Peter R. de Vries, a Dutch journalist who died on Thursday after being shot in broad daylight, was known as a fearless fighter for justice who rose to fame for his reporting on the 1980s kidnapping of beer millionaire Freddy Heineken.
The 64-year-old was shot at least five times on July 6 in a busy Amsterdam street as he left a television studio, and had been fighting for his life in hospital since then.
"He was surrounded by the people who loved him when he died," his family said in a statement to the RTL commercial broadcaster.
De Vries, who grew up in a religious family in Amstelveen just outside the Dutch capital, first made a name as an intrepid crime reporter for De Telegraaf tabloid, writing about Heineken's kidnapping which made headlines around the world.
Deeply saddened by the news of Peter R. de Vries’ passing. I want to express my condolences to his family and loved ones.— Ursula von der Leyen (@vonderleyen) July 15, 2021
Investigative journalists are vital to our democracies. We must do everything we can to protect them.
"He managed to break into the circle of trust of two of the kidnappers, Cor van Hout and Willem Holleeder," the Belgian newspaper Nieuwsblad wrote.
In 1987 he wrote "The Kidnapping of Alfred Heineken", which describes the abduction from Van Hout's point of view.
Based on interviews with Van Hout and Holleeder, the book became a best-seller and one of the most prominent on shelves in homes in the Netherlands.
The 2015 movie "Kidnapping Freddy Heineken", starring Anthony Hopkins in the titular role, was based on his book.
In 1994, De Vries tracked down a third kidnapper Frans Meijer in Paraguay, where he was hiding and eventually extradited to the Netherlands in 2002.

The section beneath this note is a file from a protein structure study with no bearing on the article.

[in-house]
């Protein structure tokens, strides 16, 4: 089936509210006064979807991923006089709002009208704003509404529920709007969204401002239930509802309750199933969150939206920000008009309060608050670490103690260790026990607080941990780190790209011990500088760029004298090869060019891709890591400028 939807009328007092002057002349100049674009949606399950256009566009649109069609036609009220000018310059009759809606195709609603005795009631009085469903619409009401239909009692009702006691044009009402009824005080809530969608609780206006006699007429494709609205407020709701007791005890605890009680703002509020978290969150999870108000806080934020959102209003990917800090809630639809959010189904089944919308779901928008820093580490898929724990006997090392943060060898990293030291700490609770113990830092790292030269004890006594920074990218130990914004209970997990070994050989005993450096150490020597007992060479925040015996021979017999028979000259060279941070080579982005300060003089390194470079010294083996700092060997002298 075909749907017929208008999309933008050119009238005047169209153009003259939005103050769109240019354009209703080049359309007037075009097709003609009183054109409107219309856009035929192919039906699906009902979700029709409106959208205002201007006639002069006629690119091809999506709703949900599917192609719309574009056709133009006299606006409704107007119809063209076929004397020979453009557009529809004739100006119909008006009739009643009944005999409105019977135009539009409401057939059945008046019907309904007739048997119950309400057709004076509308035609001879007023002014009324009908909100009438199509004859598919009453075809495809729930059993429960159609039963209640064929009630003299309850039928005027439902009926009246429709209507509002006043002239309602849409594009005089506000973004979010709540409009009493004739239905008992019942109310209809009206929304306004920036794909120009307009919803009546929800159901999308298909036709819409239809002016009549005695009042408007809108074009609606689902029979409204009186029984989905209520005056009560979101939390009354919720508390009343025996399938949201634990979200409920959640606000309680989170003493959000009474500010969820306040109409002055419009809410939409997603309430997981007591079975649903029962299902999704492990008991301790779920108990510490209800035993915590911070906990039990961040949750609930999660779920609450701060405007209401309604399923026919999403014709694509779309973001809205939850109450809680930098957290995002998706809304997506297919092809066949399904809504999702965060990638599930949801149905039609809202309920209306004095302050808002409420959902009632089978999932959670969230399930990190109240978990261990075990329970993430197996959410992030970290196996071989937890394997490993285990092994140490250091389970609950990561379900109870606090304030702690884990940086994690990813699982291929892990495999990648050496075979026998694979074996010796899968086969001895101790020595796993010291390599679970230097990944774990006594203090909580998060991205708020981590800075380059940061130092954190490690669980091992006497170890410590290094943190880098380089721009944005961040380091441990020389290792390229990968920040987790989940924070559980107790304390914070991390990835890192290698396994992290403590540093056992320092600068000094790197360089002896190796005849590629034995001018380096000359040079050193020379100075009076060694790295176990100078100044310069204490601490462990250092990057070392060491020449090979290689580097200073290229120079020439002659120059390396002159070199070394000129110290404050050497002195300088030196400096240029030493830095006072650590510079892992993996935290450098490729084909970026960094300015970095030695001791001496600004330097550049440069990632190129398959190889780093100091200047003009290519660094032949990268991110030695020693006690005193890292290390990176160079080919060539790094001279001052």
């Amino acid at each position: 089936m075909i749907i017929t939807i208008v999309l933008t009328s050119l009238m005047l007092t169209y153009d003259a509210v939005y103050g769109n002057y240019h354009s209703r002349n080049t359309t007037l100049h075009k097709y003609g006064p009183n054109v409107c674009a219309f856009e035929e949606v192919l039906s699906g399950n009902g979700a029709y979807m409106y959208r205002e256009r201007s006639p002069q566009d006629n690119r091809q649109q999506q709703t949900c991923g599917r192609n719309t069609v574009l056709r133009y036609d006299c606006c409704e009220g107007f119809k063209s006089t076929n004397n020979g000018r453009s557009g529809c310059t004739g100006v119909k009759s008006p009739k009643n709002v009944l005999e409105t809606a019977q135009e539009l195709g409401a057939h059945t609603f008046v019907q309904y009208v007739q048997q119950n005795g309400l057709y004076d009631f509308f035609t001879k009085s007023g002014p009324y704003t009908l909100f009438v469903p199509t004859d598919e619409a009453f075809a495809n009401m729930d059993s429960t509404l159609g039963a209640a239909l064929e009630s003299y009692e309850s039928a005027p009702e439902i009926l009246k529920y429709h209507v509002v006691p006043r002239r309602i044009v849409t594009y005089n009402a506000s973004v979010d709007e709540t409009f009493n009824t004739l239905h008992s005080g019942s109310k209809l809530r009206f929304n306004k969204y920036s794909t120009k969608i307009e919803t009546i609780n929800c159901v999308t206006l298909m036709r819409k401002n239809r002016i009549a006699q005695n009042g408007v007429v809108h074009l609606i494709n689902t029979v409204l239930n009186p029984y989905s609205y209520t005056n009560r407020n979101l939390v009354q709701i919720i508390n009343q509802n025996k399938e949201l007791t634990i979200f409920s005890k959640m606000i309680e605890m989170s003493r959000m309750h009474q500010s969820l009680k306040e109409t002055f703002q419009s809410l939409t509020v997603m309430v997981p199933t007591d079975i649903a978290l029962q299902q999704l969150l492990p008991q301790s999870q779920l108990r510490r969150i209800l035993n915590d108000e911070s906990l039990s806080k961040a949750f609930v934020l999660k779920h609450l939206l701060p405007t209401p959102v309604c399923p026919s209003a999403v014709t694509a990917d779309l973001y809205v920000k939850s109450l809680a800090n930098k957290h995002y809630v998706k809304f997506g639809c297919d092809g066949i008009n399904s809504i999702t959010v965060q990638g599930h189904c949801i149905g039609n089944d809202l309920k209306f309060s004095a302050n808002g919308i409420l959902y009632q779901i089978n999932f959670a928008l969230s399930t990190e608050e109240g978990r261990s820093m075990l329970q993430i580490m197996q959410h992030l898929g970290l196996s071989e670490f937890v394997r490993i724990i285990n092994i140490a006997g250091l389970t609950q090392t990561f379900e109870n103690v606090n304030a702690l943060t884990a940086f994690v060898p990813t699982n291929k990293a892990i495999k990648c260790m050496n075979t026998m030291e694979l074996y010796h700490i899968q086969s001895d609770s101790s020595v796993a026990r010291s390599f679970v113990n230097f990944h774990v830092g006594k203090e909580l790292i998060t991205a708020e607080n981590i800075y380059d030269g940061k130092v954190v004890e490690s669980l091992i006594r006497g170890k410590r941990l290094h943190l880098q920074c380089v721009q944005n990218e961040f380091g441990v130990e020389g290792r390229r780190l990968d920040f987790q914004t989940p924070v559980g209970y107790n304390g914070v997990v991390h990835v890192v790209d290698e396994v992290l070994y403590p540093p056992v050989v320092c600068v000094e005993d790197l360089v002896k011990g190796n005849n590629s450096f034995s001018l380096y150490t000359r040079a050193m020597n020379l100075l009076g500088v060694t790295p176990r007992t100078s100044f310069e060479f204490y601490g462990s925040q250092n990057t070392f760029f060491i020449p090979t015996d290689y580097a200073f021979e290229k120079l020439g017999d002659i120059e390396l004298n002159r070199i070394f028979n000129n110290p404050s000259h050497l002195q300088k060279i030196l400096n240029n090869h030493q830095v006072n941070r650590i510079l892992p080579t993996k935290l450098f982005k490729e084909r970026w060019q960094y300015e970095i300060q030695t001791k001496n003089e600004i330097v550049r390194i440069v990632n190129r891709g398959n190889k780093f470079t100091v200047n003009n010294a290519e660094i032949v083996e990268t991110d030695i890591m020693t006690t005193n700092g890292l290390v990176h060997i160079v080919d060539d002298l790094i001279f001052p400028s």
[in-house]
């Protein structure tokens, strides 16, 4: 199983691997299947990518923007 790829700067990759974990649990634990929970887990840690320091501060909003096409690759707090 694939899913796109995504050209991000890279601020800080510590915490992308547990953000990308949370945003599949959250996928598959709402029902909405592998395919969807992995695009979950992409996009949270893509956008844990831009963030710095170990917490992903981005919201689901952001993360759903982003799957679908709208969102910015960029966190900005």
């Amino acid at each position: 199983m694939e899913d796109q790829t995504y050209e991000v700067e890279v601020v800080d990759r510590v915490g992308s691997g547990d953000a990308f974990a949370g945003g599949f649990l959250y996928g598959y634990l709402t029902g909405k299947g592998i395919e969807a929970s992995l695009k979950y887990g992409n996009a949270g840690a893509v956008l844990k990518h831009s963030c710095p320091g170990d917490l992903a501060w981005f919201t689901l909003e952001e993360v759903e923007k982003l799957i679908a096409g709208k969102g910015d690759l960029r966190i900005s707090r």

The celebrity journalist then moved into television, where he ran his own crime programme called "Peter R. de Vries, Crime Reporter".
His reporting led to the release of two brothers-in-law in 2002 who had been convicted for the brutal rape and murder of an air hostess in the central Dutch town of Putten. Police eventually arrested a new suspect in 2008 who was later sentenced to 15 years in jail.
De Vries shot to international renown in 2008 when he won an Emmy Award for his coverage of the disappearance of US teen Natalee Holloway on the Caribbean island of Aruba.
The reporter had a special penchant for "cold-cases", including the indecent assault and murder of a young boy, Nicky Verstappen, in 1998.
He acted as the spokesman for the Verstappen family when a breakthrough was made in 2018, leading to a suspect being sentenced to 12 years in prison.
Amsterdam mayor Femke Halsema praised the intrepid journalist last week.
"Peter R. de Vries is a national hero to all of us, a rare and brave journalist, tirelessly seeking justice, completely independent, and free-spirited," she told a press conference.
"He stands up for those in need, for the parents of a murdered child, for those who have been wrongly convicted."
De Vries also often testified in court, including in a murder case against Heineken kidnapper Holleeder, accused of later murdering Van Hout in 2003, which some say may have put a target on the reporter's back.
During an especially heated sitting, Holleeder called De Vries a "filthy scammer".
And since last year De Vries had been acting as an advisor and confidant of Nabil. B, the main prosecution witness in the case against Ridouan Taghi, described as the Netherlands' most wanted criminal.
Prosecutors have described Taghi's organisation as a well-oiled killing machine.
De Vries himself tweeted in 2019 that he was informed by police and justice officials that he was on a hitlist, drawn up by Taghi.
Security around the case against Taghi is extra-tight after Nabil B's lawyer Derk Wiersum was gunned down in the street outside his house in 2019.
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